German Government Publishes Blockchain Identity System PoC Report
The German Government has successfully completed a Proof-of-Concept (PoC) which used blockchain technology to manage the refugee asylum process and published the results on March 26, 2019.
A Simpler Way
Blockchain and immigration are slowly but steadily building a partnership as in recent days, a dissident group is now selling Ethereum-based visas to North Korea, furthermore, it has also been rumored that blockchain will play a significant role in post-Brexit Europe.
Speaking of Europe, Germany’s Federal Office for Migration and Refugees (BAFM) published a whitepaper On March 26, 2019, in which it was suggested that blockchain could be used to improve the asylum process of refugees. This conclusion was reached after a proof-of-concept had been successfully tested to this effect.
Blockchain Beyond Borders
The whitepaper which was written about the PoC was edited by BAFM and authored by the Project Group Business & Information Systems Engineering of the Fraunhofer Institute for Applied Information Technology FIT.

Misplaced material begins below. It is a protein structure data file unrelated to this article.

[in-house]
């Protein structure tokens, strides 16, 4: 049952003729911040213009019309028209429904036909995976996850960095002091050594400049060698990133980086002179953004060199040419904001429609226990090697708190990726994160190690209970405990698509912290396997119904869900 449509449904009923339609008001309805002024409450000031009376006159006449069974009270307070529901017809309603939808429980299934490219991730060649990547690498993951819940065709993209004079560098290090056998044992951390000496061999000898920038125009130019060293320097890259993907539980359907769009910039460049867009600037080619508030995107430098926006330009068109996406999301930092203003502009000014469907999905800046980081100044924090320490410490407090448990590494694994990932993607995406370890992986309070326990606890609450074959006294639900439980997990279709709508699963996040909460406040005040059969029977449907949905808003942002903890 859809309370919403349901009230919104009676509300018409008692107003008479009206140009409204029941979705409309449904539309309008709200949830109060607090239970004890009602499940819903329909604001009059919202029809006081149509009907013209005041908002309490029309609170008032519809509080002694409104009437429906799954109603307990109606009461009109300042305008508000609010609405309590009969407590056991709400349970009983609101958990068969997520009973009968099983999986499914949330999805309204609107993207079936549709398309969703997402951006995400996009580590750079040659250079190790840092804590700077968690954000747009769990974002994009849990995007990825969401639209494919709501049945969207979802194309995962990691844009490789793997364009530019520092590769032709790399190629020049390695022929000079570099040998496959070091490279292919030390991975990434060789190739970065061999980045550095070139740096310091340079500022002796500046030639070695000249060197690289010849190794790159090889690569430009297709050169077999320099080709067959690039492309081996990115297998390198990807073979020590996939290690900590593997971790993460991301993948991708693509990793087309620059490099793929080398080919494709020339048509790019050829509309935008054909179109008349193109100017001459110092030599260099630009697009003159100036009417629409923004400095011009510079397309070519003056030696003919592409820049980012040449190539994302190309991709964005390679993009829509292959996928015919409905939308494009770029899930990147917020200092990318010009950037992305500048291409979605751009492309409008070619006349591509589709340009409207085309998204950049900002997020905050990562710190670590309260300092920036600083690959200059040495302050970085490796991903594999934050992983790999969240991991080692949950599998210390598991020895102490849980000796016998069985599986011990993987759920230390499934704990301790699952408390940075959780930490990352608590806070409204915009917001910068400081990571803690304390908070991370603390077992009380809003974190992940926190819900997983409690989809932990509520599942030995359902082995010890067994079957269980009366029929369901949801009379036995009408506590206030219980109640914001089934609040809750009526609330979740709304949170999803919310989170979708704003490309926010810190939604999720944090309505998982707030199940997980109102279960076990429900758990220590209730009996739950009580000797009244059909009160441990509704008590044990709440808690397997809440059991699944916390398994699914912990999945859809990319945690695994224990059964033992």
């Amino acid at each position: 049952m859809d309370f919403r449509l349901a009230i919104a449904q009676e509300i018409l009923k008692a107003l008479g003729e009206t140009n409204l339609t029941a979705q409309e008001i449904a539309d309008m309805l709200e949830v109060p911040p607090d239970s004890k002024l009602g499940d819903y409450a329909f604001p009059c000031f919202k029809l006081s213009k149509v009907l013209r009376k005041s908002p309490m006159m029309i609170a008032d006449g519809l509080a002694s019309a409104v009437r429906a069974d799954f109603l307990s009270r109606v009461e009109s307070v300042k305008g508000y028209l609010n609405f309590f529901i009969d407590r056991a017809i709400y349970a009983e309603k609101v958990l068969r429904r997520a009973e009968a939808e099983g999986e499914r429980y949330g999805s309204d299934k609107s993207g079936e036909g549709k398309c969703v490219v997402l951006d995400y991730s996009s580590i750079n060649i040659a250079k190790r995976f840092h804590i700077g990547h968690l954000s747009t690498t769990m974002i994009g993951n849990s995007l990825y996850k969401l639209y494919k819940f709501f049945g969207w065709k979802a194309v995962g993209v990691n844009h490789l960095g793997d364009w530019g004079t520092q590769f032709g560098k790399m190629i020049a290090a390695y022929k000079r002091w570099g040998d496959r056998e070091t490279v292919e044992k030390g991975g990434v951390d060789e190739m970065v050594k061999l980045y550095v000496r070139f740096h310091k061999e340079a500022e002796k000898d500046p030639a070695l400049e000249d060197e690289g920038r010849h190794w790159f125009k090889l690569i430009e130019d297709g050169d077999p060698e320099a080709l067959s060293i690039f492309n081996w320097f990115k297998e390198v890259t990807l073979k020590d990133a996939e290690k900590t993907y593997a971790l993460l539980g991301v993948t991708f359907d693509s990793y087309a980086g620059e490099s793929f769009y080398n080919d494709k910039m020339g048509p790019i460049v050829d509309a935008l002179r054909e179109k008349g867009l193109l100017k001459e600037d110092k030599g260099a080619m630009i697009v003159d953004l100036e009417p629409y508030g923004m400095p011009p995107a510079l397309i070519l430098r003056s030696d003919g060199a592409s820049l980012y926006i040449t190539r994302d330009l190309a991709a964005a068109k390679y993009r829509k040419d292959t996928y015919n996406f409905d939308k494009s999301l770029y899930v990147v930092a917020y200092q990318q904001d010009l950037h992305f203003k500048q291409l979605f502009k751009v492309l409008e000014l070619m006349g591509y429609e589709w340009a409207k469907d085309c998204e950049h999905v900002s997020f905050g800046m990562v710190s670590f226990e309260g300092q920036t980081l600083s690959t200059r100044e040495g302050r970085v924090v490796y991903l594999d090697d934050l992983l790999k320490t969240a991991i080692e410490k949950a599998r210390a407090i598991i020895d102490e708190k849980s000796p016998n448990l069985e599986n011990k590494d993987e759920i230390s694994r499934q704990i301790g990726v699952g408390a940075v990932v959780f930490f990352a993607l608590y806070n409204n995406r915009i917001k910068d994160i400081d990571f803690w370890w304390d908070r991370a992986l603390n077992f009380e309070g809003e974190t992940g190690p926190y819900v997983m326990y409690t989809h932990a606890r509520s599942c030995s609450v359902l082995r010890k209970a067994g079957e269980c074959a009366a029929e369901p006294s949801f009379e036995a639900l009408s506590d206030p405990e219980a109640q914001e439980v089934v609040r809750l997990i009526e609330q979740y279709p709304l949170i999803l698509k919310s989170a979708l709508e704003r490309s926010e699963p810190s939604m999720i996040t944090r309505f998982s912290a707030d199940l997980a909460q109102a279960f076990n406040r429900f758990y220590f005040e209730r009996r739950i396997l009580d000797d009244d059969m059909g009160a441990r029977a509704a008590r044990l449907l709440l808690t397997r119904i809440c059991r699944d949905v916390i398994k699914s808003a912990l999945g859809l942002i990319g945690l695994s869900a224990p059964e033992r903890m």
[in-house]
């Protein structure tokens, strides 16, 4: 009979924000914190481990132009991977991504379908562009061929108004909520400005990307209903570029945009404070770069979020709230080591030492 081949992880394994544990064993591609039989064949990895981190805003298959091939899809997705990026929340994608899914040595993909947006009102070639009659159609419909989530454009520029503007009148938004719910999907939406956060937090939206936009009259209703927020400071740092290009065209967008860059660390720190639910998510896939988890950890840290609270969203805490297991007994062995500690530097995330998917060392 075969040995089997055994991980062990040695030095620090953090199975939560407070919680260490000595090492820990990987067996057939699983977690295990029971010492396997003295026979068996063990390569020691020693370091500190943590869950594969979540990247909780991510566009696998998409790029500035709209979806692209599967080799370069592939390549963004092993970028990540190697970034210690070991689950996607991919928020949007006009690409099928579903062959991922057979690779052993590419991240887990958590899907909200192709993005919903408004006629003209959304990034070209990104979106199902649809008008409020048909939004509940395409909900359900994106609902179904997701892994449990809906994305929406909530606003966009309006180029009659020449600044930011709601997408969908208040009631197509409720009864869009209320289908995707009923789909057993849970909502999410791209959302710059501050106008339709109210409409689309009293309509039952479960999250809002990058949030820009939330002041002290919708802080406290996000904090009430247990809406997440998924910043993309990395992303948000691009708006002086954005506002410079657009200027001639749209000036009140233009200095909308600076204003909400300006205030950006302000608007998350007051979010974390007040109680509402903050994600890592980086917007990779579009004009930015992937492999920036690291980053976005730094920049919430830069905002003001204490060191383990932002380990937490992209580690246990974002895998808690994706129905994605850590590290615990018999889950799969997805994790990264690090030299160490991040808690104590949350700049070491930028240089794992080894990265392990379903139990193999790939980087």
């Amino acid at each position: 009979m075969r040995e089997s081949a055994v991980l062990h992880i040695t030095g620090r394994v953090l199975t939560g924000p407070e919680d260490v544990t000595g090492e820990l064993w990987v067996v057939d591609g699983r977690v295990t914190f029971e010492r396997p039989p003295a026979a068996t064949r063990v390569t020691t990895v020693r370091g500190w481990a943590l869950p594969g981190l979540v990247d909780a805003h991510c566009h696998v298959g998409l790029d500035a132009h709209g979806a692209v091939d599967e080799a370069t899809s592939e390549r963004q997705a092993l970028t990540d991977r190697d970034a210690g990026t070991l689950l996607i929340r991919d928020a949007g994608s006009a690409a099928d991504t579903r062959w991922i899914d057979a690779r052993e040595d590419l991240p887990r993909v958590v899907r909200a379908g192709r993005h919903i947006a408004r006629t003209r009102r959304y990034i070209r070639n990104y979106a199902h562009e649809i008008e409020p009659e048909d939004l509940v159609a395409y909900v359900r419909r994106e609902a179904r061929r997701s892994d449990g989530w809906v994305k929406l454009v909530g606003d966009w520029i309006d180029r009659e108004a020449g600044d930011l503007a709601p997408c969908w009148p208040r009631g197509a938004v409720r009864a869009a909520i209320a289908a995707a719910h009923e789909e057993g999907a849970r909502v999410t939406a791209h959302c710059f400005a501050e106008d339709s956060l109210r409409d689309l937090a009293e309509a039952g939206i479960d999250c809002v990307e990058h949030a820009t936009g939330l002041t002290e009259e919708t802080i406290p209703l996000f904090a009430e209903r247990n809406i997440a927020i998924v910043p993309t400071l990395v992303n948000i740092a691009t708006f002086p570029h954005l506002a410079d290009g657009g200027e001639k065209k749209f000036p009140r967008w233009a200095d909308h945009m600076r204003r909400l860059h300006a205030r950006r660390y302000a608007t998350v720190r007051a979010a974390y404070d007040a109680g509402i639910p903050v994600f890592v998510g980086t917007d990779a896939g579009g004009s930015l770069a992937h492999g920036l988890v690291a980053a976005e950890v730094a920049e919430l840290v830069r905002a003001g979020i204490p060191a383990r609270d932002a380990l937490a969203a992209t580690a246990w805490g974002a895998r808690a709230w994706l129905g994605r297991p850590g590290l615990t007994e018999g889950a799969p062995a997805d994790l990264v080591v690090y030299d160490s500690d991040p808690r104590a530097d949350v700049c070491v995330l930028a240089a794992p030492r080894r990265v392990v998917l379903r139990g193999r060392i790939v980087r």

The PoC itself was conducted in the first half of 2018 between BAFM, Fraunhofer FIT and another partner who was not named. The PoC focused on two major blockchain applications.
The first was the creation of reliable and accurate digital identifies for the refugees in question and the second was the improvement of the communication between authorities at a municipal, state and national level. The study made use of an Ethereum-derived blockchain for this purpose.
The achieve the first objective, blockchain was used to create a digital identity for refugees who arrived in Germany without any means of identification. Biometric data was captured and stored as this made sure that the accurate information was provided at all levels of the asylum process and that the right identity was consistently allocated to each refugee.
Results of the Study
After the study was carried out, it was decided that the use of blockchain to create a digital identification system could have positive effects for Europe as a whole.
The paper writes:
“Blockchain could be the ‘digital enabler’ of European federalism in the asylum context,”
At the same time, it was acknowledged that personal data protection laws that are currently in place could pose a challenge for this scheme to work. Should the existing laws be adjusted to accommodate the creation of a digital identification database for refugees, a must more streamlined and organized system can be achieved.